Two major league baseball teams use social media to raise awareness about gun violence, earn plaudits online

Days after 21 people, including 19 children, who were brutally murdered in an elementary school in Texas, Americans are coming together to call for a stricter gun-control law. Now, two prominent baseball teams scrapped their game coverage for a day to offer facts about gun violence instead. Forgetting all differences, fans of all US baseball teams are now hailing them online.

While Tampa Bay Rays and New York Yankees players locked horns on the field, the social media teams of the franchises worked in unison to share statistics to raise awareness about gun violence in the country in wake of the Uvalde school shooting.

“In lieu of game coverage and in collaboration with @Yankees, we will use our channels to offer facts about the impacts of gun violence,” Rays tweeted ahead of their Thursday game. “The devastating events that took place in Uvalde, Buffalo and countless other communities across our nation are tragedies that are intolerable,” Yankees added in a similar post.

In another post, Tampa Bay team also pledged to make a $50,000 donation to a national gun violence prevention organisation.

Throughout the night, instead of a game update from the stadium or baseball statistics, both teams’ accounts have shared stats like “Firearms were the leading cause of death for American children and teens in 2020,” and “Every day, more than 110 Americans are killed with guns, and more than 200 are shot and injured.” They also shared relevant links for public to dig deeper and know more about the ongoing crisis.

With over 3 million followers, Yankees’ account is the top five most followed US sports teams on Twitter, according to NPR. People lauded the initiative taken by the sports teams and highlighted how important it is to use the platforms they have to drive change and not keep quiet in such trying times. While a few commentators came forward to argue that “sports is used as an escape” and the teams should not be “politicised”, others defended the move and said it’s too late now to carry on with their lives by just offering thoughts and prayers.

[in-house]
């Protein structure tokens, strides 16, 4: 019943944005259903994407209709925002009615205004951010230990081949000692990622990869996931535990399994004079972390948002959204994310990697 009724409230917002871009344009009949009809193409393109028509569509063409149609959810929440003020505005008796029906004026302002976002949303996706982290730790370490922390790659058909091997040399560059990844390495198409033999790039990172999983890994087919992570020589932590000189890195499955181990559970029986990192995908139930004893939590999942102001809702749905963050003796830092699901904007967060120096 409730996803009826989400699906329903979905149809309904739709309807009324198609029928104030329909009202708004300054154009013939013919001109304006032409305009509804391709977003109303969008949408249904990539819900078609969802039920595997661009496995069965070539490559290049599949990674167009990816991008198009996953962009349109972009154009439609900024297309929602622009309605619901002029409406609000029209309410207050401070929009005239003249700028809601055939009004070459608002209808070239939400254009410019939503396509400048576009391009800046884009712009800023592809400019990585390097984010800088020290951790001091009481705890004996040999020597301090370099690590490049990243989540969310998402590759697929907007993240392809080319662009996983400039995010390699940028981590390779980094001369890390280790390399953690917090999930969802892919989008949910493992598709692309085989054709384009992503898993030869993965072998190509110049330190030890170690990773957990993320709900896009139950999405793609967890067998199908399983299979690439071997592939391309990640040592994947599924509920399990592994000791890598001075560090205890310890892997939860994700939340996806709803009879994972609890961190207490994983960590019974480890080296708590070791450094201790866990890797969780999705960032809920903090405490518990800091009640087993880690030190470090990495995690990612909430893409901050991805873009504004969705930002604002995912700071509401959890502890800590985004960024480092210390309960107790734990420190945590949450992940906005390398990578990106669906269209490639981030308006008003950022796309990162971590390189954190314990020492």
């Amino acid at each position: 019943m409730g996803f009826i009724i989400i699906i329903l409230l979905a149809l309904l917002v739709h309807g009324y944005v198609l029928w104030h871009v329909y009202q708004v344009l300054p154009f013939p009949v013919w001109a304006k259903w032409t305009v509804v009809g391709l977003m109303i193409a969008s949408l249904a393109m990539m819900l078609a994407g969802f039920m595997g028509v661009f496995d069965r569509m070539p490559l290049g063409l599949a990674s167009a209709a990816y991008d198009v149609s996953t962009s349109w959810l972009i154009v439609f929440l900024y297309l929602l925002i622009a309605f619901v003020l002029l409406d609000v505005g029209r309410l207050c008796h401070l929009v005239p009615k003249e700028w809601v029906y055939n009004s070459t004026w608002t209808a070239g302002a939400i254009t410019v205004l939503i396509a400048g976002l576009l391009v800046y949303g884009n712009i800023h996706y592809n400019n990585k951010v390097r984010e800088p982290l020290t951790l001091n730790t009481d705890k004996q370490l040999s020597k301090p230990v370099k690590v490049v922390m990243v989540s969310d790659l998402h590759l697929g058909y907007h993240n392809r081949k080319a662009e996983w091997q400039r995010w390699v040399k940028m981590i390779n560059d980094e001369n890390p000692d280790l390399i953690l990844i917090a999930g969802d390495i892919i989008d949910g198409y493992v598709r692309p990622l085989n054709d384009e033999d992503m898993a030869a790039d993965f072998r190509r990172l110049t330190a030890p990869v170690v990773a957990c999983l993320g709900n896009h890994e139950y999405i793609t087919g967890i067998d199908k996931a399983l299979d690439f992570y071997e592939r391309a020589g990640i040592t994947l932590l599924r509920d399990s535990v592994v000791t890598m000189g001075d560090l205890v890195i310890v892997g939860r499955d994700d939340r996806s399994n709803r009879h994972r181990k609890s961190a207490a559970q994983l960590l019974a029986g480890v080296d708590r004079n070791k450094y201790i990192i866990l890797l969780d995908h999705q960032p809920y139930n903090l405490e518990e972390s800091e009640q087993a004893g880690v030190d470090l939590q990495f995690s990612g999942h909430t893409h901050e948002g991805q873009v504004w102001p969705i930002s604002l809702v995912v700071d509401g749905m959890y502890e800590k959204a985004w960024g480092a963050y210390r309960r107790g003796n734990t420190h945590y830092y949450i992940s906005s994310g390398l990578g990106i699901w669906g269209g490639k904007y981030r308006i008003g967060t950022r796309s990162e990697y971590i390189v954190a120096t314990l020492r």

Many came forward to say they are not Yankees fans but respect the team for “stepping up” in dark times and “doing the right thing”, tagging their home teams to follow suit.

According to ESPN, the Texas school shooting was particularly personal for Rays player Brooks Raley, who is from Uvalde and still has a family who live in the town. “He attended the school where the shooting occurred,” the report noted.

However, this isn’t the first time that US sports team are using their platform and voicing their opinion over mass shooting and gun laws. Earlier, Steve Kerr, head coach of the Golden State Warriors, went viral for his evocative speech during a news conference before Game 4 of the Western Conference finals.

“When are we going to do something?” he said fighting back tears as news of the school shootout was known. He slammed his fists on the table as he yelled, “I’m tired. I am so tired of getting up here and offering condolences to the devastated families that are out there.”

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